Benzodiazepine Abuse Withdrawal

Benzodiazepine abuse withdrawal should be carried out professionally when the person who is addicted decides to end the abuse of the drugs. This is because people who have taken these medications, generally referred to as ‘benzodiazepines’, are at a very high risk of developing withdrawal symptoms that are in some cases as severe as the conditions for which the medications are originally prescribed to treat.

Benzodiazepines Abuse Symptoms

  • Phobia
  • Anxiety
  • Insomnia
  • Psychosis
  • Depression
  • Mood changes
  • Hallucinations
  • Suicidal thoughts

Withdrawal from the abuse of these medications is complicated by the development of what is known as Benzodiazepine Withdrawal Syndrome. This syndrome is caused by the reduction of the action of the GABA. GABA is an abbreviation of Gamma-Amino Butyric Acid. The neuroadaptivity causes GABA to become very dependent on the benzodiazepine stimulation so that it cannot function properly without the effect of benzodiazepines.

Benzodiazepine Abuse Withdrawal

In other words, once the patient has become dependent on benzodiazepine, his or her GABA will not be capable of functioning unless the patient has taken the usual high dosage of the benzodiazepine. This causes hyperactivity in parts of the patient’s brain and this hyperactivity can cause an array of symptoms.

These symptoms are in most cases those of over-excitation of the neurological systems in the body because the brain cells become very sensitive to the excitatory neurotransmitter action. Manifestations of the over excitation of the neurological systems vary but the most extreme one is seizure.

Benzodiazepine abuse withdrawal syndrome is characterized both by its severity and in most cases, its long duration. The duration of this syndrome and the intensity of the withdrawal symptoms are higher and more intense than is the case with the withdrawal from other medications and drugs.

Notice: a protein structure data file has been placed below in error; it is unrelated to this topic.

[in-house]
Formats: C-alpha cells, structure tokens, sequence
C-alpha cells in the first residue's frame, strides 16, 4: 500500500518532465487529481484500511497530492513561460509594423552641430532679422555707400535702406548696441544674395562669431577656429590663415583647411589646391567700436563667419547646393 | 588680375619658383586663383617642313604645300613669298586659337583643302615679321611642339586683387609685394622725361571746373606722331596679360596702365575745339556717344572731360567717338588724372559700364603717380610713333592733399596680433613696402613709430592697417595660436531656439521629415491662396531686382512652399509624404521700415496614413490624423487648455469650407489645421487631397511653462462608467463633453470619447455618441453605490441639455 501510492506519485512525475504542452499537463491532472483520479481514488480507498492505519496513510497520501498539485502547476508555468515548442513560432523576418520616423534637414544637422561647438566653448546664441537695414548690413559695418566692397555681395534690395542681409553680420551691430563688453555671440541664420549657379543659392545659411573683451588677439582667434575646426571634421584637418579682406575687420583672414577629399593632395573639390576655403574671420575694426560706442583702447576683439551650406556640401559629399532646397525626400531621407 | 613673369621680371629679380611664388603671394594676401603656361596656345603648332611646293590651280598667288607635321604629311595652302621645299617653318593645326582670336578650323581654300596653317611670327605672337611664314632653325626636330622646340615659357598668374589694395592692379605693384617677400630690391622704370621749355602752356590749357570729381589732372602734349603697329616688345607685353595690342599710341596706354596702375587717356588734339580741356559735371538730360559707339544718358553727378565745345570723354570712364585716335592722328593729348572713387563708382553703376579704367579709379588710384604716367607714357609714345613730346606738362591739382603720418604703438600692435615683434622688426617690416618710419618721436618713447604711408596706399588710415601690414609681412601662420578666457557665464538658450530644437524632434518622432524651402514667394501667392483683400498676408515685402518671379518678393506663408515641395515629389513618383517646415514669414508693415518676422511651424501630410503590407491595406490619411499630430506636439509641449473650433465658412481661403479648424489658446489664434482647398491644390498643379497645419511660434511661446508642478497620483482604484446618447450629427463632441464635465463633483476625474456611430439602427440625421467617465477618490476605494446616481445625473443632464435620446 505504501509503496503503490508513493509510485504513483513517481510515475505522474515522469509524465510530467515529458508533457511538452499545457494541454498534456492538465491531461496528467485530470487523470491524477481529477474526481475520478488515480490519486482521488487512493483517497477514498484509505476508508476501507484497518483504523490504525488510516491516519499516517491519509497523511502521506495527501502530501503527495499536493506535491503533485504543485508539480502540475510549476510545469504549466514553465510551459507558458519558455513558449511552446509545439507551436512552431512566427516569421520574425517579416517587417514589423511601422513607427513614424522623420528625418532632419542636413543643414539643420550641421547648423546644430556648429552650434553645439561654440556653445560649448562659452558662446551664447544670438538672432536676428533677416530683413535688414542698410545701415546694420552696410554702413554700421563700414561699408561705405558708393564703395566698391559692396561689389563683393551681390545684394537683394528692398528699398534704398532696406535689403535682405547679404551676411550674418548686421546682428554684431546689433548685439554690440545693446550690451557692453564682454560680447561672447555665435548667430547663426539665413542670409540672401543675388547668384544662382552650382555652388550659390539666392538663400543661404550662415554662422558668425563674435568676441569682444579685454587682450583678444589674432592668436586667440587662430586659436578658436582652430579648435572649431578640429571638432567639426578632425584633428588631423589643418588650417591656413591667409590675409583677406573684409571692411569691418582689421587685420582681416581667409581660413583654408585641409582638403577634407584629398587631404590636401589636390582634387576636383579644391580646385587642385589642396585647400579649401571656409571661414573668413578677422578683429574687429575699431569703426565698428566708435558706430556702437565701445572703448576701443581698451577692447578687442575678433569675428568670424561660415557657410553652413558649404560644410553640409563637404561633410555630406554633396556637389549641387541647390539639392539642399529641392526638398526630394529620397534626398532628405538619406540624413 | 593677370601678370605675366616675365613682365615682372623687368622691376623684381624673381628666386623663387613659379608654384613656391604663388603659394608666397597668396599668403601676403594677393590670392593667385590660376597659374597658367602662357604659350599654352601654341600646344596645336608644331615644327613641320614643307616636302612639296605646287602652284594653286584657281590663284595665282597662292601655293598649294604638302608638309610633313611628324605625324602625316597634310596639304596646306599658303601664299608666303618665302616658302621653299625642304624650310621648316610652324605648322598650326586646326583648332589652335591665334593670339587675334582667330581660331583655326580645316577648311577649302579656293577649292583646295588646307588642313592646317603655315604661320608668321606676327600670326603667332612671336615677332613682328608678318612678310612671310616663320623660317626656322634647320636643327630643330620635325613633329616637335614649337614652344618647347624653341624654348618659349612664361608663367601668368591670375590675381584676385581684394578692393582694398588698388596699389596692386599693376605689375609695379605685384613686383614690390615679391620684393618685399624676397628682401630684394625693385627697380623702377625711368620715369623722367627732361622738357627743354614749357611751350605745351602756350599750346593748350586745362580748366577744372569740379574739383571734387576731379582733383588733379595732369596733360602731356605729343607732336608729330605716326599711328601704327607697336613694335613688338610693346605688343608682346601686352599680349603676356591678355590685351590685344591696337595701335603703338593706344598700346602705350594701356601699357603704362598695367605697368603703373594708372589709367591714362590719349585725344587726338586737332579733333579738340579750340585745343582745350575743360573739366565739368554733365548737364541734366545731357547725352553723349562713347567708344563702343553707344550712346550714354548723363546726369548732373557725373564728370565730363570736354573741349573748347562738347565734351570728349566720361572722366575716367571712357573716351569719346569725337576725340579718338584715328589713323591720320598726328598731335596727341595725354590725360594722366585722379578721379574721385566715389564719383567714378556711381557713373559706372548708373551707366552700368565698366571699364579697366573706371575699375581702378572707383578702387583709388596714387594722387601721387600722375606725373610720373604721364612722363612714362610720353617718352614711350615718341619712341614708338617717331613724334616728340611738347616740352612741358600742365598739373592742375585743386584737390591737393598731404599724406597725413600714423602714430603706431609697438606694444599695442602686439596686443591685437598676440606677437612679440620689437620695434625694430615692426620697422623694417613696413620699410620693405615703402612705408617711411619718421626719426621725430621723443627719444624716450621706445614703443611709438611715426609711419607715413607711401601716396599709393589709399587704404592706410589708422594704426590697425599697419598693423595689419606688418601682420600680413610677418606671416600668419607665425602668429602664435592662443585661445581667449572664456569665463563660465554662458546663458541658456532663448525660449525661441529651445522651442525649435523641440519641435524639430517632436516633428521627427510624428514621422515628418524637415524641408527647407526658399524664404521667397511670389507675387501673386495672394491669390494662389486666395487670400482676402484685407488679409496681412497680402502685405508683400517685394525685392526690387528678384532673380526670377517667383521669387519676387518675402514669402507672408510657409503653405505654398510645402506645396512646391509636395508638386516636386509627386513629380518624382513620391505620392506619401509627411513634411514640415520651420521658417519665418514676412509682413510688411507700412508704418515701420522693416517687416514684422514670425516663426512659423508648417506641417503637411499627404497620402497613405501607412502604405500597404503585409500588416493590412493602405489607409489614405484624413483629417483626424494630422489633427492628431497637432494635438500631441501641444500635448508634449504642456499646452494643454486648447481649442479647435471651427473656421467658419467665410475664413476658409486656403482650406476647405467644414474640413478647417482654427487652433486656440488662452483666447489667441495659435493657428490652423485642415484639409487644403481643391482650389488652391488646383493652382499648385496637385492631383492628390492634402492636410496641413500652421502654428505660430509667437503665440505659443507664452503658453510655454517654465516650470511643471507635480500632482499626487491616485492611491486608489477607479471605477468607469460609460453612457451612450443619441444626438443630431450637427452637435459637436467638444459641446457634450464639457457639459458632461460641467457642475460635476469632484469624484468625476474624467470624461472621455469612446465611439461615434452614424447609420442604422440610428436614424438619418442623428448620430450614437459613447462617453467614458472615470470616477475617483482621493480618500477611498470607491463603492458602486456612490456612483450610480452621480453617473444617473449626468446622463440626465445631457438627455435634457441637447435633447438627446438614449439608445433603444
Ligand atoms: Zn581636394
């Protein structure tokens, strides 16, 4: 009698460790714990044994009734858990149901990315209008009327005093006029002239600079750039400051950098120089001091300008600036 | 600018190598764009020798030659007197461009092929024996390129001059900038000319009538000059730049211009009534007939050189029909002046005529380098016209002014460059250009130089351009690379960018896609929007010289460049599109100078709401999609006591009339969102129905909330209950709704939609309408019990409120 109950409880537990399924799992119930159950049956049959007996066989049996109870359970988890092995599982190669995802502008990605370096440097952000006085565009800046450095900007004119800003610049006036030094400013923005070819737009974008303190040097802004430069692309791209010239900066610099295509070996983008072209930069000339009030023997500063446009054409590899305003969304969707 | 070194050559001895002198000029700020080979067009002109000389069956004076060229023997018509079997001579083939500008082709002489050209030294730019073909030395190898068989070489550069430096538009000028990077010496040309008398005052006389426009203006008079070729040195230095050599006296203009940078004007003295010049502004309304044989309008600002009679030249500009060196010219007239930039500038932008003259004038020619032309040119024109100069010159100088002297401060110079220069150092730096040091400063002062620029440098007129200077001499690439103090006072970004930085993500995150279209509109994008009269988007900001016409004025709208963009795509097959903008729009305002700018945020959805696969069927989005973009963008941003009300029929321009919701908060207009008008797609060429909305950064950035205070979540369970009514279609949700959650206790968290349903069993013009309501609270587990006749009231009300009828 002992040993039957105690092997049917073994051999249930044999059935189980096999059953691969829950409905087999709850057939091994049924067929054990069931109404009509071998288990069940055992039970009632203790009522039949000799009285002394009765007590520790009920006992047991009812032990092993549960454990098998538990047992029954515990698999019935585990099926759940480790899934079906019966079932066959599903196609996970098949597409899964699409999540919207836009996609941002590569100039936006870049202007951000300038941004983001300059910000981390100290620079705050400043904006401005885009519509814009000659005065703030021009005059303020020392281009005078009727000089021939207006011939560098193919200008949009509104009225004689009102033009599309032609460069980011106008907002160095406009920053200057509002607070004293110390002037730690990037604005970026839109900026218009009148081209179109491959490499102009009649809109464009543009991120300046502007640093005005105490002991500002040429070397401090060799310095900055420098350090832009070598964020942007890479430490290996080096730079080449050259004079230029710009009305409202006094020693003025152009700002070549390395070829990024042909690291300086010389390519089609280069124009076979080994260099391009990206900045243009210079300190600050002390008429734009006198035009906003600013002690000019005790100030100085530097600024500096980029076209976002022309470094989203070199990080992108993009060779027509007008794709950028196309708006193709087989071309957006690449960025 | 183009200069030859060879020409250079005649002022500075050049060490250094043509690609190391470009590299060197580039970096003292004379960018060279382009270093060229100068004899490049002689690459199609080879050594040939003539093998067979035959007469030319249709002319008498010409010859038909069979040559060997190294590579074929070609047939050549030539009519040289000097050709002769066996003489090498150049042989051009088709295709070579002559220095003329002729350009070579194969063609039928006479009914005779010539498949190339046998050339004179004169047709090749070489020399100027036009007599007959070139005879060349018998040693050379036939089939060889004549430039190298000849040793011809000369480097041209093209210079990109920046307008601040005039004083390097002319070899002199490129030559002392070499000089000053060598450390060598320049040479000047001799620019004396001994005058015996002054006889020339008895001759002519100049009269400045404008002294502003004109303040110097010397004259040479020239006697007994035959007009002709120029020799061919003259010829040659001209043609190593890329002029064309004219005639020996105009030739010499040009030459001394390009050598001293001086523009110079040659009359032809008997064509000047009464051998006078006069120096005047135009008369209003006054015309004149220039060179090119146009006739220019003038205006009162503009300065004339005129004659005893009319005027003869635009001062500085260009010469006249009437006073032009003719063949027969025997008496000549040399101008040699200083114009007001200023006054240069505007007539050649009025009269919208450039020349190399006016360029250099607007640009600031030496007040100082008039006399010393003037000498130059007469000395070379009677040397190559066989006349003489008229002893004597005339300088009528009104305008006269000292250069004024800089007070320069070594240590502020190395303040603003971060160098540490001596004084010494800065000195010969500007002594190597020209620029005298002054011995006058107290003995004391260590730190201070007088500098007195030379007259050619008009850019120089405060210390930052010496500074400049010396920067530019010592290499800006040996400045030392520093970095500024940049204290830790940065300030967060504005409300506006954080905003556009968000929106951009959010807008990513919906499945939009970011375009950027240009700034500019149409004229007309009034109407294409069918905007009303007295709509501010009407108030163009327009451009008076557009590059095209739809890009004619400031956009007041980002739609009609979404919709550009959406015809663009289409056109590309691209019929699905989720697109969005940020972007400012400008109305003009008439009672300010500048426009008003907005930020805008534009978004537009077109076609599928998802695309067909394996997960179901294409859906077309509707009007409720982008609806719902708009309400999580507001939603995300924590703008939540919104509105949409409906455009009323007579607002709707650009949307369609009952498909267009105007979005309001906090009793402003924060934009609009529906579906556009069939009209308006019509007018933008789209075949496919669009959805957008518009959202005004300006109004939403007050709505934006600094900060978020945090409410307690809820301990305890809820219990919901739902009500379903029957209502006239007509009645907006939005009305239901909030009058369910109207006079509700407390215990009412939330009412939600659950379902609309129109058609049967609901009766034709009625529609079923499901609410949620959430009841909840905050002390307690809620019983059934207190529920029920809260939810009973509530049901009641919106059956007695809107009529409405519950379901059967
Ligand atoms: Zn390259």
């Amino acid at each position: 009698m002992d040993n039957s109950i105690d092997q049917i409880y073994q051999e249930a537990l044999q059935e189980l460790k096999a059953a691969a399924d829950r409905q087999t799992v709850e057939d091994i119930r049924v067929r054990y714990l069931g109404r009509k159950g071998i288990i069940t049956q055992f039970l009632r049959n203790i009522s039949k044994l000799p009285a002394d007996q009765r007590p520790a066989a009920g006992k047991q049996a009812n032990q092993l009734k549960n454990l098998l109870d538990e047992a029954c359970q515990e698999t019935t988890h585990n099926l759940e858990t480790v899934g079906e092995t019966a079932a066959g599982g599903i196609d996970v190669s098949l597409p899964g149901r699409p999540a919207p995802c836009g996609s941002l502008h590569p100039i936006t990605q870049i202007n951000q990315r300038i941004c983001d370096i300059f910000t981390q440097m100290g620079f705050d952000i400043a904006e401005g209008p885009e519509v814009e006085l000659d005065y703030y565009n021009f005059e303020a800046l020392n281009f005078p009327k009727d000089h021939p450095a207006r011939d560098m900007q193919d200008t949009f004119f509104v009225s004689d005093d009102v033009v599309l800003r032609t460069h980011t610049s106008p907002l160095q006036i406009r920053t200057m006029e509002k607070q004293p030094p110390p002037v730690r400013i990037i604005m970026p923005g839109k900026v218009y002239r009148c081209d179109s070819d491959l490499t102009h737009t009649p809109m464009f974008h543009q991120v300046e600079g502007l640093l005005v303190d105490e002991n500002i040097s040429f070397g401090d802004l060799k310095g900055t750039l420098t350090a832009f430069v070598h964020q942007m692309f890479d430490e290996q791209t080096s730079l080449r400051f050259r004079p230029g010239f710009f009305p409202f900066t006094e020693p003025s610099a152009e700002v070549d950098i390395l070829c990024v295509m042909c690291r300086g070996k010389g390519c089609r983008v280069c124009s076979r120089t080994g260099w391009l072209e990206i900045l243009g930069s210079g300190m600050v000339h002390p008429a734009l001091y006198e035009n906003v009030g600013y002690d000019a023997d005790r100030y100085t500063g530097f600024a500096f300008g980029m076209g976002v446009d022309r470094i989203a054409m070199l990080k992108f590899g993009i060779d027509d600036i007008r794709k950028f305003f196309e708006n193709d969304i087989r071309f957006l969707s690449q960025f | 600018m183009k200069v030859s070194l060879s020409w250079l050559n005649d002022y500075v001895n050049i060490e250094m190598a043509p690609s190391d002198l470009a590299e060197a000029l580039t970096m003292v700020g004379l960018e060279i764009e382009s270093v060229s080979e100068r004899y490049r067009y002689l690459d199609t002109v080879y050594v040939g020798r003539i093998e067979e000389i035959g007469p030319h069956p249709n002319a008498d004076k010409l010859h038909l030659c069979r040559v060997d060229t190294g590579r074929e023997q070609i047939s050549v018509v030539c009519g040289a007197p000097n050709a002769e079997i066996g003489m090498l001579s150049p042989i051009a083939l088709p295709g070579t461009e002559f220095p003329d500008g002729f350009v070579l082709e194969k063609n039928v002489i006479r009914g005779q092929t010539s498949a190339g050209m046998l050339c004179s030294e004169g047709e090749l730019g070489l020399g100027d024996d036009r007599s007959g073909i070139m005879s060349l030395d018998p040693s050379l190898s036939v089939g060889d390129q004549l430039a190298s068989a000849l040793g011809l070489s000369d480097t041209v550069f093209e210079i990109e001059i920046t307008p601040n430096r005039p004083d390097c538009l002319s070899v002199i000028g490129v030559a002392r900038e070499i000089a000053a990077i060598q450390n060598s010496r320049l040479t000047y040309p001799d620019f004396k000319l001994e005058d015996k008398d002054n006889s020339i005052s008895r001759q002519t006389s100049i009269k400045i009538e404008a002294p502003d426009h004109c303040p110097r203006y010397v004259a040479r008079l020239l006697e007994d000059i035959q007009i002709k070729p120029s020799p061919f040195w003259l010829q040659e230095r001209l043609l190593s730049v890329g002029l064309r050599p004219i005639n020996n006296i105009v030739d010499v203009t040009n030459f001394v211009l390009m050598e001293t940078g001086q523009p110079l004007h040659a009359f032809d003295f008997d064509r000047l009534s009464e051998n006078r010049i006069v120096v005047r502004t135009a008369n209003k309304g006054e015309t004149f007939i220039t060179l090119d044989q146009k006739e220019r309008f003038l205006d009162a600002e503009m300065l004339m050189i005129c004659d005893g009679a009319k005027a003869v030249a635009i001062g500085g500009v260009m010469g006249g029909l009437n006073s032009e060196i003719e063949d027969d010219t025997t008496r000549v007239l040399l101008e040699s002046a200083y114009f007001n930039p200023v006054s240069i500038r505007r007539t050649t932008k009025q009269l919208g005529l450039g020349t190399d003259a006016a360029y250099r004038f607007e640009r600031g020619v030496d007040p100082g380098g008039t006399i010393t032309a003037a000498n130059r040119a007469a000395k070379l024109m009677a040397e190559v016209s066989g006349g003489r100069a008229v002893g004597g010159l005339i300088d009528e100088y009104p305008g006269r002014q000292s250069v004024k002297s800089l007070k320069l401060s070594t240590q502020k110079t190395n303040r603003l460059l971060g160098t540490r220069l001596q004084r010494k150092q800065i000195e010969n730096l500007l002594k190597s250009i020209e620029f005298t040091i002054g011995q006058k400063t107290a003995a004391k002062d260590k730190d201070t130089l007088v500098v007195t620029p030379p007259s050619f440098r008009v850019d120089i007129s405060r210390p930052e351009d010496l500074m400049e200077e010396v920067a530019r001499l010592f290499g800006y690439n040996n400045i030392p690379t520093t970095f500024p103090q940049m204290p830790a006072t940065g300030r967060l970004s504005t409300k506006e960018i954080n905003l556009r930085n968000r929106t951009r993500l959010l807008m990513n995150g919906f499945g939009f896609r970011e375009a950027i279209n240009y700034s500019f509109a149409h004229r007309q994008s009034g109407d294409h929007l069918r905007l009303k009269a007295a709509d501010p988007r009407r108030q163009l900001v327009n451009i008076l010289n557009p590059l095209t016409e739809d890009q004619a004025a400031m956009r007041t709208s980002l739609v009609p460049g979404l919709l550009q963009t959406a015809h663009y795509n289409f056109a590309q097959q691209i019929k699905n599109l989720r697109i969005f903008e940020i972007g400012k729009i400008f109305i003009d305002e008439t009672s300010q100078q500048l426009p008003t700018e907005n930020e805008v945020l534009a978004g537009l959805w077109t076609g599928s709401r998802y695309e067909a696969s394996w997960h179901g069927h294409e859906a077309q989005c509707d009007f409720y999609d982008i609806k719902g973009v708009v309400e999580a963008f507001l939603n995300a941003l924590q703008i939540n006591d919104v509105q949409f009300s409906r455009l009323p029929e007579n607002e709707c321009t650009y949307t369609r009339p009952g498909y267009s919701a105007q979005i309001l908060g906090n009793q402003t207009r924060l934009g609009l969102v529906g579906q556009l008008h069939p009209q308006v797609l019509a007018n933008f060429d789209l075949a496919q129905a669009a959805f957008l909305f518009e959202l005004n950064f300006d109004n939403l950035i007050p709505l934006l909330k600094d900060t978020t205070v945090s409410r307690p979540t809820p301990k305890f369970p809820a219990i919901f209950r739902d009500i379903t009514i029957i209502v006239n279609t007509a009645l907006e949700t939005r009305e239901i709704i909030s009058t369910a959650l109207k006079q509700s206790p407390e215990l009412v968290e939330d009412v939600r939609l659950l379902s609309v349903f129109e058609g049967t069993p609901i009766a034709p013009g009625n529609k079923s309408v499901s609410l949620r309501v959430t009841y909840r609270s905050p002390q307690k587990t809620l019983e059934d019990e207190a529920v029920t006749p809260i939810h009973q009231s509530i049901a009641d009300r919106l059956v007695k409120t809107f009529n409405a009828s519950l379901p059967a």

The withdrawal occurs when tolerance develops without a concomitant increase in the dosage or through dosage decrease below the patient’s point of tolerance. Point of tolerance refers to the point of dosage below which the patient’s receptors become impaired because of the stimulation of deficiencies from the benzodiazepines. The point of tolerance may sometimes be lower than the actual dosage so that the patient can sometimes reduce the usual dosage without experiencing any symptoms of withdrawal.

In general, the withdrawal syndrome of a particular drug is an indicator of its initial effects. In the case of benzodiazepines, you should expect lack of sleep (as an indicator of the benzodiazepines hypnotic effect), anxiety (as an indicator of the drugs anxiolytic effect), muscles pains or tensions (as an indicator of the drugs muscle relaxation effect) and seizure (as an indicator of the drugs anti-seizure effect).

The exception to this rule is that the syndrome of benzodiazepine withdrawal does not cause the amnesic effects of the drug. On the contrary, benzodiazepine withdrawal syndrome in most cases results from the increased impairment of the cognitive functioning and the memory of the patient.

This notwithstanding, after total remission and completion of the withdrawal, the cognitive functioning in most cases gradually returns to the level at which it was before the patient began abusing the benzodiazepines.

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